In the past few weeks, Stanford students have immersed themselves in the stress-inducing and friendship-taxing Draw process to determine where to live next year. The Draw is something of a black box, a phenomenally complicated system that arguably becomes increasingly intractable as one learns more about its procedures. It is time to move to something simpler, more controllable, and less random.
The present Draw process gives rising sophomores three tiers which they can use in (almost) any order during their remaining years on campus. Having selected a tier, students rank residences and receive a random Draw number assigned within tiers that determines the assigned residences. Regardless of whether students are placed in great or poor housing from their rankings, they use their original tier. If students draw as a group, everyone must use the same tier, and the group can be split if not enough space is available in the residence of choice.
The new, market-friendly Draw system I propose has the following changes:
- All rising sophomores receive 3000 housing dollars (H$3000) to use over their three years. They can be allocated however a student wishes; this would replace the current tier system. Students can either draw as individuals or pool their dollars as a group.
- Four weeks from the Draw deadline, people place initial bids on particular residences (e.g. “H$900 for a single in Roble”). Only one bid can be active (i.e. show up to others) at any time.
- Every weekend in the Draw period, the auction closes and bid amounts are publicly displayed, allowing students to adjust their bids if necessary.
- For the final week of open bidding, people can only raise their bids, not lower them. This prevents individuals from flooding a residence with overly-high bids and then dropping their bids in coordination at the very end to cheat the market.
- Once the auction ends, residences close one-by-one until people are allocated their first successful bid. (Should there be multiple people with the same bid ‘on the borderline’, a random system will decide who gets the residence.)
- People staffing, in fraternities and sororities, living off-campus, using special-requirement draws, or preassigning will skip this process, instead losing a nominal number of housing dollars (say H$750).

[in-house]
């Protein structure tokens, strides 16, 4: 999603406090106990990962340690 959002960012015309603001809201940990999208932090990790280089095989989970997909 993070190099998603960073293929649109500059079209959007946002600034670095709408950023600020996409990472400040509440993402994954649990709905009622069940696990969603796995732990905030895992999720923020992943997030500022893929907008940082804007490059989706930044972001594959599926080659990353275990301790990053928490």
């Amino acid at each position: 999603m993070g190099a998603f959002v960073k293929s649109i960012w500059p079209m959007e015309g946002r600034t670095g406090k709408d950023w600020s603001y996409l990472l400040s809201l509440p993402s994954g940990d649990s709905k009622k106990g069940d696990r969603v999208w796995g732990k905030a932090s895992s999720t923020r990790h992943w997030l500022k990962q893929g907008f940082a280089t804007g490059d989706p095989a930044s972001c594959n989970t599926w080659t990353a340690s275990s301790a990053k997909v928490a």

This proposal removes luck and optimises people’s housing choices, plausibly the most important non-academic decision students make. The present system entrenches randomness and limits choice, insofar as a draw number splinters groups and forces people into worse (or better) residences than they would like. Such a system would be unacceptable for other commodities: we would never accept a world, for example, where a consumer receives a random number of gallons of gas for a fixed price the consumer paid to Chevron. The incredible variance between the best and worst Tier 2 properties – creating unfairness when the ‘currency’ of the tier is meant to be constant in quality – clearly illustrates the issue with a rigid ranking system.
The current system also restricts students’ ability fully to act on their preferences. For example, a student may want to live somewhere incredible as a junior, at the expense of living in the worst residence on campus as a sophomore. Such an action is currently limited by the gaps between tiers, which are fixed no matter your wishes. Equally, students may want to help a friend who lived somewhere excellent as a junior but wants to live on the Row as a senior. Finally, there is a general lack of knowledge about the Draw system as a whole, which advantages people who take a large amount of time to learn its endless ins and outs. People end up in worse places because they did not internalise over-complex information that they should not be expected to know in the first place.
This system changes the present market inefficiencies in four main ways. First, it eliminates the luck that defines the current system. People can see where they will live throughout the process and adjust their bids to fit updated information. Second, this system radically expands students’ flexibility, turning three tiers into granular bids between H$1 and H$3000. People live in places they value. Students can clearly see which houses are highly-demanded and decide whether they’re willing to bid large sums for a spot; contrast this to submitting a Draw application and hoping for the best. Rooms and residences are awarded to those who want them the most, i.e. people who bid the most.
Third, people can be flexible within a single draw. For example, people can bid H$1000 for Mars, then H$500 for FloMo. That way, if they don’t get onto the Row, they don’t have to use a valuable higher tier, but rather pay the appropriate price for the residence they’ll be living in. Fourth, people drawing in groups are more empowered to support each other and decide on choices themselves. If one person is low on housing dollars, but the others really want him or her to be in their group, this proposal would allow that to happen. If groups want to stay together in large blocks, they can spend more to guarantee a desired outcome. Crucially, auction markets can adjust to changes in demand and information for housing far more effectively than under an inflexible, random tier system. People can consider their decision rationally, making sensible choices based on changing information.
The Draw will always be fraught with tension for people deciding where to live for the next year of their academic life. It is, however, needlessly random, inefficient, and overly-complicated. The Draw limits our ability to obtain clear information on the popularity of different residences. Markets work in thousands of other situations – including, ironically enough, most of the services R&DE provides – to aggregate information and make choices smoother and simpler. They can and should do the same to the Draw.